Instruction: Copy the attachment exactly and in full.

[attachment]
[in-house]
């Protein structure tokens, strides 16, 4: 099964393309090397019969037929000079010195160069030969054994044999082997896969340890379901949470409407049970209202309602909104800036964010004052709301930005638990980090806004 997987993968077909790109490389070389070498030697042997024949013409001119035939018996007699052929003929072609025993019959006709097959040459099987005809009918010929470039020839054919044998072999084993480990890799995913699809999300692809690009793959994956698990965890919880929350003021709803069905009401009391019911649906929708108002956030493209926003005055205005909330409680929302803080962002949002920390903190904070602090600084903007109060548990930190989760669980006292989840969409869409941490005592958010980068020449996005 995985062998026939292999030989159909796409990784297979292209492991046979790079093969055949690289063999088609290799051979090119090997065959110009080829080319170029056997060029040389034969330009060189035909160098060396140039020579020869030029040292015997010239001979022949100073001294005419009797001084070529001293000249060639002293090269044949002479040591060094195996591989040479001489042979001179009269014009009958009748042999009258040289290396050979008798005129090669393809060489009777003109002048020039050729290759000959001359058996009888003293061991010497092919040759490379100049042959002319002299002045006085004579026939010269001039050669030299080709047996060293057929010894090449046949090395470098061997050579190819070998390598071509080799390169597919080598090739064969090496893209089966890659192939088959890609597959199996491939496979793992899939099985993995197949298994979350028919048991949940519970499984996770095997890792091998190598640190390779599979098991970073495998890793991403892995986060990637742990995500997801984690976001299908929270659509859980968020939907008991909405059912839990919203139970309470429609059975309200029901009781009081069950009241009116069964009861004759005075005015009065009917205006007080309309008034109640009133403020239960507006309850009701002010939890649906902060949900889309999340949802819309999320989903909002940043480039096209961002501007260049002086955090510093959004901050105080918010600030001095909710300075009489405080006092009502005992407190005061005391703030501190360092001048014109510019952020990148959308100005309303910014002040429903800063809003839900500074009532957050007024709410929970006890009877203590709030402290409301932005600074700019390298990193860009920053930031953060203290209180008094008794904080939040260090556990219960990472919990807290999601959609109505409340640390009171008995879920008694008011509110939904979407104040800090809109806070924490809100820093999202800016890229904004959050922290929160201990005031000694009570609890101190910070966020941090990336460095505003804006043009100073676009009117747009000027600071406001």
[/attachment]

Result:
[in-house]
């Protein structure tokens, strides 16, 4: 099964393309090397019969037929000079010195160069030969054994044999082997896969340890379901949470409407049970209202309602909104800036964010004052709301930005638990980090806004 997987993968077909790109490389070389070498030697042997024949013409001119035939018996007699052929003929072609025993019959006709097959040459099987005809009918010929470039020839054919044998072999084993480990890799995913699809999300692809690009793959994956698990965890919880929350003021709803069905009401009391019911649906929708108002956030493209926003005055205005909330409680929302803080962002949002920390903190904070602090600084903007109060548990930190989760669980006292989840969409869409941490005592958010980068020449996005 995985062998026939292999030989159909796409990784297979292209492991046979790079093969055949690289063999088609290799051979090119090997065959110009080829080319170029056997060029040389034969330009060189035909160098060396140039020579020869030029040292015997010239001979022949100073001294005419009797001084070529001293000249060639002293090269044949002479040591060094195996591989040479001489042979001179009269014009009958009748042999009258040289290396050979008798005129090669393809060489009777003109002048020039050729290759000959001359058996009888003293061991010497092919040759490379100049042959002319002299002045006085004579026939010269001039050669030299080709047996060293057929010894090449046949090395470098061997050579190819070998390598071509080799390169597919080598090739064969090496893209089966890659192939088959890609597959199996491939496979793992899939099985993995197949298994979350028919048991949940519970499984996770095997890792091998190598640190390779599979098991970073495998890793991403892995986060990637742990995500997801984690976001299908929270659509859980968020939907008991909405059912839990919203139970309470429609059975309200029901009781009081069950009241009116069964009861004759005075005015009065009917205006007080309309008034109640009133403020239960507006309850009701002010939890649906902060949900889309999340949802819309999320989903909002940043480039096209961002501007260049002086955090510093959004901050105080918010600030001095909710300075009489405080006092009502005992407190005061005391703030501190360092001048014109510019952020990148959308100005309303910014002040429903800063809003839900500074009532957050007024709410929970006890009877203590709030402290409301932005600074700019390298990193860009920053930031953060203290209180008094008794904080939040260090556990219960990472919990807290999601959609109505409340640390009171008995879920008694008011509110939904979407104040800090809109806070924490809100820093999202800016890229904004959050922290929160201990005031000694009570609890101190910070966020941090990336460095505003804006043009100073676009009117747009000027600071406001």